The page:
London Institute chair for school improver

19th May 1995 at 01:00
Professor Michael Barber, an influential adviser on education to the Labour party who last week controversially proposed giving school inspectors the power to prepare confidential reports on poor teachers, is to take up a new chair at the London Institute of Education, one of the most important research centres in the country.

Professor Barber, currently professor of education at Keele University and a former education officer for the National Union of Teachers, will work with the institute's International School Effectiveness and Improvement Centre (ISEIC) when he takes up his post at the end of the year.

His appointment is one of three new professorial chairs announced by the institute this week. The other two are mathematician and statistician Alison Wolf (chair of education) and educational psychologist Brahm Norwich (chair of special educational needs) who will succeed Professor Klaus Wedell.

Professor Barber suggested in the fourth TESGreenwich lecture (TES, May 12) that inspectors' confidential reports on poor teachers would provide a basis for heads to begin disciplinary procedures. The proposal has been given a hostile response from the unions and Labour's education spokesman David Blunkett has distanced himself from the idea.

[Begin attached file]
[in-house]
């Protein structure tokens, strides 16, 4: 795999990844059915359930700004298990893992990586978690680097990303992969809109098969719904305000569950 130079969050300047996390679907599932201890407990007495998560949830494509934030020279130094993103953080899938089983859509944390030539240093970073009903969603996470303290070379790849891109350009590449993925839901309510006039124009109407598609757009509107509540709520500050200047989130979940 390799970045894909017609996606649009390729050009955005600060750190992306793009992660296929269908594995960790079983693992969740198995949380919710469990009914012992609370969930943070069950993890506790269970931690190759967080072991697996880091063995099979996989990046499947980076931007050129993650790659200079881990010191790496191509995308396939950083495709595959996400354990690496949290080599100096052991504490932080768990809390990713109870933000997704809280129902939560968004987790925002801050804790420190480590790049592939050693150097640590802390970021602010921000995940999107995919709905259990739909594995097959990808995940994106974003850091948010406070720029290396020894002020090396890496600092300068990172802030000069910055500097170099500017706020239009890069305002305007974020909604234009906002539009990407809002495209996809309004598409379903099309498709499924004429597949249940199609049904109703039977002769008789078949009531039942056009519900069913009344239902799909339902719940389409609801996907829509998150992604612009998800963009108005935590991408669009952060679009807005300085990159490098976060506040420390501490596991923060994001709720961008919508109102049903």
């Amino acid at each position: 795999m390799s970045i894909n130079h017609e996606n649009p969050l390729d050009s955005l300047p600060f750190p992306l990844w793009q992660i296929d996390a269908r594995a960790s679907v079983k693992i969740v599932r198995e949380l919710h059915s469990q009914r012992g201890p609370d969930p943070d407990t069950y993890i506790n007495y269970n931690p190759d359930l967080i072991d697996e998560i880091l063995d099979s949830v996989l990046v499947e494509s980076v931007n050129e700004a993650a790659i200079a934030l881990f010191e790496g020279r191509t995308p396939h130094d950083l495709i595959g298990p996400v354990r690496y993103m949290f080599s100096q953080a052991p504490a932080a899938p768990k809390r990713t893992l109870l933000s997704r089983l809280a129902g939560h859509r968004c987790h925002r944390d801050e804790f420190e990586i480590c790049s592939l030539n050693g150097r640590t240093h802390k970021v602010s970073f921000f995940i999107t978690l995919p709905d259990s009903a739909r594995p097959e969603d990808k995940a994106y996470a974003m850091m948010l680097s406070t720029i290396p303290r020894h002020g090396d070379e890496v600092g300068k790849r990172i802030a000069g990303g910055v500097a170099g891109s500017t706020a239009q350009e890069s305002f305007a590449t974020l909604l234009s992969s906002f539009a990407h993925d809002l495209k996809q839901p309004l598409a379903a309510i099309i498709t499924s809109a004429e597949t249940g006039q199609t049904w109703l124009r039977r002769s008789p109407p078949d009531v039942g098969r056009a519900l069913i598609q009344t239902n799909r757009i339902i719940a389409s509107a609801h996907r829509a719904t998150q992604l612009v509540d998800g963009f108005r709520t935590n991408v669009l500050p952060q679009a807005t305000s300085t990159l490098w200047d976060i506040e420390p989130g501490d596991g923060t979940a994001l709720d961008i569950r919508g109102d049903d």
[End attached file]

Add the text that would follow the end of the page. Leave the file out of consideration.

Professor Barber is the architect of Mr Blunkett's Fresh Start strategy for closing failing schools. He has become a prominent proponent of strategies for improving underperforming schools since he left the NUT for Keele 16 months ago. He will be working closely with Professor Peter Mortimore, the institute's director, Dr Louise Stoll, coordinating director of ISEIC, Dr Barbara MacGilchrist, dean of initial teacher education, and Professor Geoff Whitty.

His exact job description has yet to be discussed but a key part of his work will be the relationship between school effectiveness and education policy.

ISEIC, set up a year ago, has a network of 300 individual members, more than 20 education authorities and a number of government agencies, unions and parents' organisations.

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